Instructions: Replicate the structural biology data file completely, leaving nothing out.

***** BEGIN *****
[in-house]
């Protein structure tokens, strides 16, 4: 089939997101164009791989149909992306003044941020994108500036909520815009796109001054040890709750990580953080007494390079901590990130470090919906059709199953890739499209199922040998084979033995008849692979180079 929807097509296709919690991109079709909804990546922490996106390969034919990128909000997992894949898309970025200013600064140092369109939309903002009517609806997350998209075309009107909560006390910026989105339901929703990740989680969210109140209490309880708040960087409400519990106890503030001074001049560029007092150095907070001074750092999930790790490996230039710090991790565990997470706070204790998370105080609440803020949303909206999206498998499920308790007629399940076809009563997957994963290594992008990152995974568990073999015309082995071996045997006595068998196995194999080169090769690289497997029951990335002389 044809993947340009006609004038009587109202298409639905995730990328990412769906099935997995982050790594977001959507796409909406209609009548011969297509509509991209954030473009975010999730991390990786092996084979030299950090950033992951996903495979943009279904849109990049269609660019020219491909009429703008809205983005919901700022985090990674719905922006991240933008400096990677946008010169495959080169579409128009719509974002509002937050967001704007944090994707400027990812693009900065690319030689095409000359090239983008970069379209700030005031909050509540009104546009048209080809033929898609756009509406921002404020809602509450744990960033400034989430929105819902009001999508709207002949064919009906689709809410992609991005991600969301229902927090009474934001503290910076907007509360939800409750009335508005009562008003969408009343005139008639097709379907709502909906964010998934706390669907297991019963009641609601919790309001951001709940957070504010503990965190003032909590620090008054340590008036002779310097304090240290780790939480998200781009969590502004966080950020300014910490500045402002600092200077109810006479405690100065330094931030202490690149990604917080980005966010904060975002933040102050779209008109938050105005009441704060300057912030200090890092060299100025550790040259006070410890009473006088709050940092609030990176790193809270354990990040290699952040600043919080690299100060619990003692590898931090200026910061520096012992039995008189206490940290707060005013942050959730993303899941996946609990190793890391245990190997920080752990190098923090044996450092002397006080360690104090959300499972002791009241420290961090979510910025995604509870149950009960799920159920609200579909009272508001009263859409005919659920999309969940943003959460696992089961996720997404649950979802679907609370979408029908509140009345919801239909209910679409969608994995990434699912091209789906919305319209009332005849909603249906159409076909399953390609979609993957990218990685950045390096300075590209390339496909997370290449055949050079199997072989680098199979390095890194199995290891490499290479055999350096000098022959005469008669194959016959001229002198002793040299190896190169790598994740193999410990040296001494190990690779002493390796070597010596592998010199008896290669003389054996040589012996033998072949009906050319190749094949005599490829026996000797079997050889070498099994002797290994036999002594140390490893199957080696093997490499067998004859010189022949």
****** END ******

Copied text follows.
[in-house]
């Protein structure tokens, strides 16, 4: 089939997101164009791989149909992306003044941020994108500036909520815009796109001054040890709750990580953080007494390079901590990130470090919906059709199953890739499209199922040998084979033995008849692979180079 929807097509296709919690991109079709909804990546922490996106390969034919990128909000997992894949898309970025200013600064140092369109939309903002009517609806997350998209075309009107909560006390910026989105339901929703990740989680969210109140209490309880708040960087409400519990106890503030001074001049560029007092150095907070001074750092999930790790490996230039710090991790565990997470706070204790998370105080609440803020949303909206999206498998499920308790007629399940076809009563997957994963290594992008990152995974568990073999015309082995071996045997006595068998196995194999080169090769690289497997029951990335002389 044809993947340009006609004038009587109202298409639905995730990328990412769906099935997995982050790594977001959507796409909406209609009548011969297509509509991209954030473009975010999730991390990786092996084979030299950090950033992951996903495979943009279904849109990049269609660019020219491909009429703008809205983005919901700022985090990674719905922006991240933008400096990677946008010169495959080169579409128009719509974002509002937050967001704007944090994707400027990812693009900065690319030689095409000359090239983008970069379209700030005031909050509540009104546009048209080809033929898609756009509406921002404020809602509450744990960033400034989430929105819902009001999508709207002949064919009906689709809410992609991005991600969301229902927090009474934001503290910076907007509360939800409750009335508005009562008003969408009343005139008639097709379907709502909906964010998934706390669907297991019963009641609601919790309001951001709940957070504010503990965190003032909590620090008054340590008036002779310097304090240290780790939480998200781009969590502004966080950020300014910490500045402002600092200077109810006479405690100065330094931030202490690149990604917080980005966010904060975002933040102050779209008109938050105005009441704060300057912030200090890092060299100025550790040259006070410890009473006088709050940092609030990176790193809270354990990040290699952040600043919080690299100060619990003692590898931090200026910061520096012992039995008189206490940290707060005013942050959730993303899941996946609990190793890391245990190997920080752990190098923090044996450092002397006080360690104090959300499972002791009241420290961090979510910025995604509870149950009960799920159920609200579909009272508001009263859409005919659920999309969940943003959460696992089961996720997404649950979802679907609370979408029908509140009345919801239909209910679409969608994995990434699912091209789906919305319209009332005849909603249906159409076909399953390609979609993957990218990685950045390096300075590209390339496909997370290449055949050079199997072989680098199979390095890194199995290891490499290479055999350096000098022959005469008669194959016959001229002198002793040299190896190169790598994740193999410990040296001494190990690779002493390796070597010596592998010199008896290669003389054996040589012996033998072949009906050319190749094949005599490829026996000797079997050889070498099994002797290994036999002594140390490893199957080696093997490499067998004859010189022949």